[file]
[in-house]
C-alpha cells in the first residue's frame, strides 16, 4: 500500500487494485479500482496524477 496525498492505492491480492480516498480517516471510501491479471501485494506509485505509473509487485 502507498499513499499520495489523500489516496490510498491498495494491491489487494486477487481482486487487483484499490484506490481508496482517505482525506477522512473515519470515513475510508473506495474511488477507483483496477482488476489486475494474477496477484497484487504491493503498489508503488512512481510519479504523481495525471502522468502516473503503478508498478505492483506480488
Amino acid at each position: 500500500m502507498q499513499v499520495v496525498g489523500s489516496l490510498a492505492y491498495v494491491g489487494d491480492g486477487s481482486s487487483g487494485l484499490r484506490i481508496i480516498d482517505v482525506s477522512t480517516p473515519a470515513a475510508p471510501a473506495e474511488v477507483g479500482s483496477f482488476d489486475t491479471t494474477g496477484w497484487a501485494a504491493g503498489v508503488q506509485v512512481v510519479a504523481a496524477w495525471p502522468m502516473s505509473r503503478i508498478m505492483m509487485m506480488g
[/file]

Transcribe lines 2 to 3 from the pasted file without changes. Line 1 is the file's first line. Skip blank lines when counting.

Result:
C-alpha cells in the first residue's frame, strides 16, 4: 500500500487494485479500482496524477 496525498492505492491480492480516498480517516471510501491479471501485494506509485505509473509487485 502507498499513499499520495489523500489516496490510498491498495494491491489487494486477487481482486487487483484499490484506490481508496482517505482525506477522512473515519470515513475510508473506495474511488477507483483496477482488476489486475494474477496477484497484487504491493503498489508503488512512481510519479504523481495525471502522468502516473503503478508498478505492483506480488
Amino acid at each position: 500500500m502507498q499513499v499520495v496525498g489523500s489516496l490510498a492505492y491498495v494491491g489487494d491480492g486477487s481482486s487487483g487494485l484499490r484506490i481508496i480516498d482517505v482525506s477522512t480517516p473515519a470515513a475510508p471510501a473506495e474511488v477507483g479500482s483496477f482488476d489486475t491479471t494474477g496477484w497484487a501485494a504491493g503498489v508503488q506509485v512512481v510519479a504523481a496524477w495525471p502522468m502516473s505509473r503503478i508498478m505492483m509487485m506480488g